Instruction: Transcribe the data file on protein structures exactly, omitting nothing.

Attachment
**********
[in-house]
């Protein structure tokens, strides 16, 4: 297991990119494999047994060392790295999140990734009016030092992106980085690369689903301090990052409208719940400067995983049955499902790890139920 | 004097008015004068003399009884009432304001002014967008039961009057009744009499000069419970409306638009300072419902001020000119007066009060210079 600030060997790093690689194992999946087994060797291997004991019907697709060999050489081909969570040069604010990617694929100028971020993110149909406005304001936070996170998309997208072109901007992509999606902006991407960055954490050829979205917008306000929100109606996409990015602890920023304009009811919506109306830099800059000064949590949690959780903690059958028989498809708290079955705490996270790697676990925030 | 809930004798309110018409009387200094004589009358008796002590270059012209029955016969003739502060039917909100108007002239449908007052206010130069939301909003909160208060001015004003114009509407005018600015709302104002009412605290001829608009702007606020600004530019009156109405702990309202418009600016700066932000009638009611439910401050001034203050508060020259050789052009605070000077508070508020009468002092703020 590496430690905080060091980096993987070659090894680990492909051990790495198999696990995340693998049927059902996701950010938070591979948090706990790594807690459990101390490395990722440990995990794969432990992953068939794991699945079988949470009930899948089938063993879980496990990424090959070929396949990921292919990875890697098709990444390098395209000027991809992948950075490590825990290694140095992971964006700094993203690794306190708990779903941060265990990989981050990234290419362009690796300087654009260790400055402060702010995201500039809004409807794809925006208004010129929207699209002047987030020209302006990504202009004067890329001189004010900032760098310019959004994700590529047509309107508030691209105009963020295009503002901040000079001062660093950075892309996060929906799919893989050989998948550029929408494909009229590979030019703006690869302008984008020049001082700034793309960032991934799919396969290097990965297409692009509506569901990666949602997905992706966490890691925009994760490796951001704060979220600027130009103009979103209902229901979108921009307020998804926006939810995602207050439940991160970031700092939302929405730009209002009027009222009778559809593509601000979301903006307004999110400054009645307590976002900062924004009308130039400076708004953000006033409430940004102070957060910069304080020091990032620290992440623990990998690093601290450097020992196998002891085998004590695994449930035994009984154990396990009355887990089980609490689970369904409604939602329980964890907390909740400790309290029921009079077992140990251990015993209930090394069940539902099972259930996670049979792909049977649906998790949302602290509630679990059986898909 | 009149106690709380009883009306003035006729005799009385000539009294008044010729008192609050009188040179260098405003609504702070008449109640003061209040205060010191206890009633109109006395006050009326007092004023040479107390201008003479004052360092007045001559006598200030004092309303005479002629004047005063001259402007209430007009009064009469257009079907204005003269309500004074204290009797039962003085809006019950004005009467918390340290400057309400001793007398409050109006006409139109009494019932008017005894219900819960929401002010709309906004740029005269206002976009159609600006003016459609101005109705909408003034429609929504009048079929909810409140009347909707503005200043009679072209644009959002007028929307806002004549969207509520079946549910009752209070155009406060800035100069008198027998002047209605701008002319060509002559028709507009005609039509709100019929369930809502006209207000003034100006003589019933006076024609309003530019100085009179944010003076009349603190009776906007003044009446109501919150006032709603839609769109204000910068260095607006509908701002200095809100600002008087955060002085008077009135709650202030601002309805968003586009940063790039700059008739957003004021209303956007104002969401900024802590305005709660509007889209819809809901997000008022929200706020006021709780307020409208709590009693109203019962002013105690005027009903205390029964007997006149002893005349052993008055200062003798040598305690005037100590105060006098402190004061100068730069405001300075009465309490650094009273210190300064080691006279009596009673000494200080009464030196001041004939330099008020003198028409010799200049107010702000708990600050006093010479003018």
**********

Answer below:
[in-house]
């Protein structure tokens, strides 16, 4: 297991990119494999047994060392790295999140990734009016030092992106980085690369689903301090990052409208719940400067995983049955499902790890139920 | 004097008015004068003399009884009432304001002014967008039961009057009744009499000069419970409306638009300072419902001020000119007066009060210079 600030060997790093690689194992999946087994060797291997004991019907697709060999050489081909969570040069604010990617694929100028971020993110149909406005304001936070996170998309997208072109901007992509999606902006991407960055954490050829979205917008306000929100109606996409990015602890920023304009009811919506109306830099800059000064949590949690959780903690059958028989498809708290079955705490996270790697676990925030 | 809930004798309110018409009387200094004589009358008796002590270059012209029955016969003739502060039917909100108007002239449908007052206010130069939301909003909160208060001015004003114009509407005018600015709302104002009412605290001829608009702007606020600004530019009156109405702990309202418009600016700066932000009638009611439910401050001034203050508060020259050789052009605070000077508070508020009468002092703020 590496430690905080060091980096993987070659090894680990492909051990790495198999696990995340693998049927059902996701950010938070591979948090706990790594807690459990101390490395990722440990995990794969432990992953068939794991699945079988949470009930899948089938063993879980496990990424090959070929396949990921292919990875890697098709990444390098395209000027991809992948950075490590825990290694140095992971964006700094993203690794306190708990779903941060265990990989981050990234290419362009690796300087654009260790400055402060702010995201500039809004409807794809925006208004010129929207699209002047987030020209302006990504202009004067890329001189004010900032760098310019959004994700590529047509309107508030691209105009963020295009503002901040000079001062660093950075892309996060929906799919893989050989998948550029929408494909009229590979030019703006690869302008984008020049001082700034793309960032991934799919396969290097990965297409692009509506569901990666949602997905992706966490890691925009994760490796951001704060979220600027130009103009979103209902229901979108921009307020998804926006939810995602207050439940991160970031700092939302929405730009209002009027009222009778559809593509601000979301903006307004999110400054009645307590976002900062924004009308130039400076708004953000006033409430940004102070957060910069304080020091990032620290992440623990990998690093601290450097020992196998002891085998004590695994449930035994009984154990396990009355887990089980609490689970369904409604939602329980964890907390909740400790309290029921009079077992140990251990015993209930090394069940539902099972259930996670049979792909049977649906998790949302602290509630679990059986898909 | 009149106690709380009883009306003035006729005799009385000539009294008044010729008192609050009188040179260098405003609504702070008449109640003061209040205060010191206890009633109109006395006050009326007092004023040479107390201008003479004052360092007045001559006598200030004092309303005479002629004047005063001259402007209430007009009064009469257009079907204005003269309500004074204290009797039962003085809006019950004005009467918390340290400057309400001793007398409050109006006409139109009494019932008017005894219900819960929401002010709309906004740029005269206002976009159609600006003016459609101005109705909408003034429609929504009048079929909810409140009347909707503005200043009679072209644009959002007028929307806002004549969207509520079946549910009752209070155009406060800035100069008198027998002047209605701008002319060509002559028709507009005609039509709100019929369930809502006209207000003034100006003589019933006076024609309003530019100085009179944010003076009349603190009776906007003044009446109501919150006032709603839609769109204000910068260095607006509908701002200095809100600002008087955060002085008077009135709650202030601002309805968003586009940063790039700059008739957003004021209303956007104002969401900024802590305005709660509007889209819809809901997000008022929200706020006021709780307020409208709590009693109203019962002013105690005027009903205390029964007997006149002893005349052993008055200062003798040598305690005037100590105060006098402190004061100068730069405001300075009465309490650094009273210190300064080691006279009596009673000494200080009464030196001041004939330099008020003198028409010799200049107010702000708990600050006093010479003018």